Jul 29, 2014
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Abramowitz: Town Council Run 'More Than Likely'

The Republican said he’s eager to bring his expertise in finance to the Town Council so that spending measures brought to the group are reviewed by an experienced eye.

Abramowitz: Town Council Run 'More Than Likely'


Saying the Town Council needs more members with financial experience in order to control taxes in New Canaan, Roy Abramowitz said he intends to throw his hat in the ring when the caucus gets underway later this spring.

A Republican Town Committee member from 2010 to 2012, Abramowitz said he’s concerned about talk that New Canaan might pay for projects through bonding because down the road, the town would need to either pay down the bond by cash or refinance it at far higher rates.

“The interest rates are low now but you need to pay back the principal,” Abramowitz said. “So when rates go up and we’re back in the Carter years, and even if the rates are 8 percent, not 18 percent, they’re going to have to refinance indentures at an interest rate that’s 400, 500, 600 percent higher than it is today. The effect on the mill rate is going to be astronomical—exponentially higher—and our children who want to live in this town are totally doomed.”

Half of the seats on the 12-member Town Council, including four held by Republicans, are up for re-election this year, according to the Town Clerk’s office.

Though it’d be very early now formally to declare candidacy for a municipal election, Abramowitz said it’s “more than likely” he’ll run.

His comments come just two-and-a-half months after he withdrew his own name from consideration for a then-vacant seat on the council in the wake of an email distributed among Town Council members. Sent Jan. 10 by town resident Michael Farrell to Town Council Chairman Mark DeWaele and then distributed to the entire group that morning—the same day the group was voting to fill the vacant seat—the email implied that Abramowitz had misrepresented his professional credentials and background.

Neither Farrell nor DeWaele could be reached for comment.

Part of Farrell’s email reads: “Mr. Abramowitz is not listed as registered to practice as a Certified Public Accountant by the state of Connecticut, but is so listed in New York.”

In fact, Abramowitz holds both a 2012 and 2013 state-issued permit to practice public accountancy in Connecticut, according to documents he provided Patch—and the state board since it was made aware of Farrell’s email and its assertions also issued Abramowitz a Connecticut CPA license.

For Abramowitz, what’s most troubling about what transpired in January are the timing of the email's distribution (the day of the vote for a seat that had been vacated by a member who went to the state legislature) and the fact that the email was distributed to Town Council members before he had a chance to address the claims it made.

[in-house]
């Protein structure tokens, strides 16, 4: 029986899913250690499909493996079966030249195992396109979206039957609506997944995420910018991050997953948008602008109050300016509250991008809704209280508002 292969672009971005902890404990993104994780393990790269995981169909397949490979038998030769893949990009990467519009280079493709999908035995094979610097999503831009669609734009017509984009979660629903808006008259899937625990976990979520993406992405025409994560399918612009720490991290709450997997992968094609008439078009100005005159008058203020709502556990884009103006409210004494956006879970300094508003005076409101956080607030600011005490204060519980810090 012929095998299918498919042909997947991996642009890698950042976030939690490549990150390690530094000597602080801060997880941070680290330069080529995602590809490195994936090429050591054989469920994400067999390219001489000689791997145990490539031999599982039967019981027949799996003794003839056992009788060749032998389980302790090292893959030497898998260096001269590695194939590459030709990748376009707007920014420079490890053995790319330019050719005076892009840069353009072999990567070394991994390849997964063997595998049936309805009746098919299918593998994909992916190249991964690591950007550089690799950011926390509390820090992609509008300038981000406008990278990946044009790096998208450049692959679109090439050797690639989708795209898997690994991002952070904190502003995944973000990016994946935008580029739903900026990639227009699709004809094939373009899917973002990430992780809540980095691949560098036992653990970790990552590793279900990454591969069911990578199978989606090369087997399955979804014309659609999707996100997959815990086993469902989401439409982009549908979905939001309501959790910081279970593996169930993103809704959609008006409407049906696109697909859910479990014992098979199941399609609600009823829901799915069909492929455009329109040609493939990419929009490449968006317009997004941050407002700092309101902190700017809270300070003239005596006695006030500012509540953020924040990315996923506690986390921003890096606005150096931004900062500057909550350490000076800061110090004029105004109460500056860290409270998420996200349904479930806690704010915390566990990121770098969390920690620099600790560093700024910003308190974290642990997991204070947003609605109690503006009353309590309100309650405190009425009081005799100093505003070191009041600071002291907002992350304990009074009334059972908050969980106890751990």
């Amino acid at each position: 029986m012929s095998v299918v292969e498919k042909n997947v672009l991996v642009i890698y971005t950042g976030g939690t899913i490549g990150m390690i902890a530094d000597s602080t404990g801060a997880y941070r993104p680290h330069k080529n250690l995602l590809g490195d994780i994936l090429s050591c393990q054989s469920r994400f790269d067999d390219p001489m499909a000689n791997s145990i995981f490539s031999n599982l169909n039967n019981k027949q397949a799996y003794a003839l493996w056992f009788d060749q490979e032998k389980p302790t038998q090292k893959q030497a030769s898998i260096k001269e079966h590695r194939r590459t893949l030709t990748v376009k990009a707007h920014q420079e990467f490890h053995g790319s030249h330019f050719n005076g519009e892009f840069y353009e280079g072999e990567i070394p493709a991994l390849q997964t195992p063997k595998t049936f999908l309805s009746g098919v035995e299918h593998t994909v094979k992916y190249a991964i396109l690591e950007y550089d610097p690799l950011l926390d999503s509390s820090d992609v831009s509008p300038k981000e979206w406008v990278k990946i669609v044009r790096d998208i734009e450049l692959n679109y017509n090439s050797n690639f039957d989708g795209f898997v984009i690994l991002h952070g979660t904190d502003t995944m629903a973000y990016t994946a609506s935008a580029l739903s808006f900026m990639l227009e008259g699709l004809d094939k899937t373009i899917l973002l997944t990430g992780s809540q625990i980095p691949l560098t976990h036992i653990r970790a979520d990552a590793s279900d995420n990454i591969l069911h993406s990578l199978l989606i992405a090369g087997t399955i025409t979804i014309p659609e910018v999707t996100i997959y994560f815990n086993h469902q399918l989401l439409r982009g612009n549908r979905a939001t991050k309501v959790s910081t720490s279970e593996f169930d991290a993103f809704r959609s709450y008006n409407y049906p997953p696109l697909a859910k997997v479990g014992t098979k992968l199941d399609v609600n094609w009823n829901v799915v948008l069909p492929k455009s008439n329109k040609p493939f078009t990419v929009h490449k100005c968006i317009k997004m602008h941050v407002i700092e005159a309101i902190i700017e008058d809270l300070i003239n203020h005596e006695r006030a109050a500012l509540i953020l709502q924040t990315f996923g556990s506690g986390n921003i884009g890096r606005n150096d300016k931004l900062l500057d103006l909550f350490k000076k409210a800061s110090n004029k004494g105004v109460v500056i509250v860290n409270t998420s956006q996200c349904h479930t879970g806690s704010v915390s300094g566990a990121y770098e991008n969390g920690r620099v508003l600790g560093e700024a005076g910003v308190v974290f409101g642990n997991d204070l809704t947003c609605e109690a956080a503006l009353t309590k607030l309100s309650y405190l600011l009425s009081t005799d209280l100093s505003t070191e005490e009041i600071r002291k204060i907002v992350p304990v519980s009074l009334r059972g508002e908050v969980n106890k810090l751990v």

“It was just a total lack of civility, and if that’s where New Canaan’s leadership on the council is heading, then that’s not a good thing,” Abramowitz said.

Looking forward, Abramowitz said he plans to pursue a Town Council seat this year so that taxpayers don’t risk problems such as the widely discussed Lakeview Avenue Bridge project and its aftermath. Completed in 2009, the project included about $1.5 million in taxpayer funds that were not appropriated through proper channels. New Canaanites were shocked to learn that an arbitration settlement in 2011 of about $650,000 had been paid for the project from the town's capital budget without approval the Town Council itself, among other municipal bodies.

Abramowitz said he had been an outspoken critic within the RTC (at that time) of how the misappropriations were made, even though the project developed during the administration of former First Selectman Jeb Walker, a Republican.

“I do budgets, I compare budgets, budgets just like for Lakeview Avenue,” Abramowitz said. “That never would have happened when I was on the Town Council.”

“When you budget ‘X’ in legal fees and all the sudden it’s 300 percent of what you budgeted, I would have asked ‘Why is the variance so high?’ “ Abramowitz said. “I’m a forensic auditor. I repair and organize budgets. And I stand by what I believe in, even if it means standing alone.”

In this municipal election year, New Canaan voters will cast ballots for first selectman, selectmen, Town Council, treasurer, Board of Education, Board of Assessment Appeals and constables, officials say.

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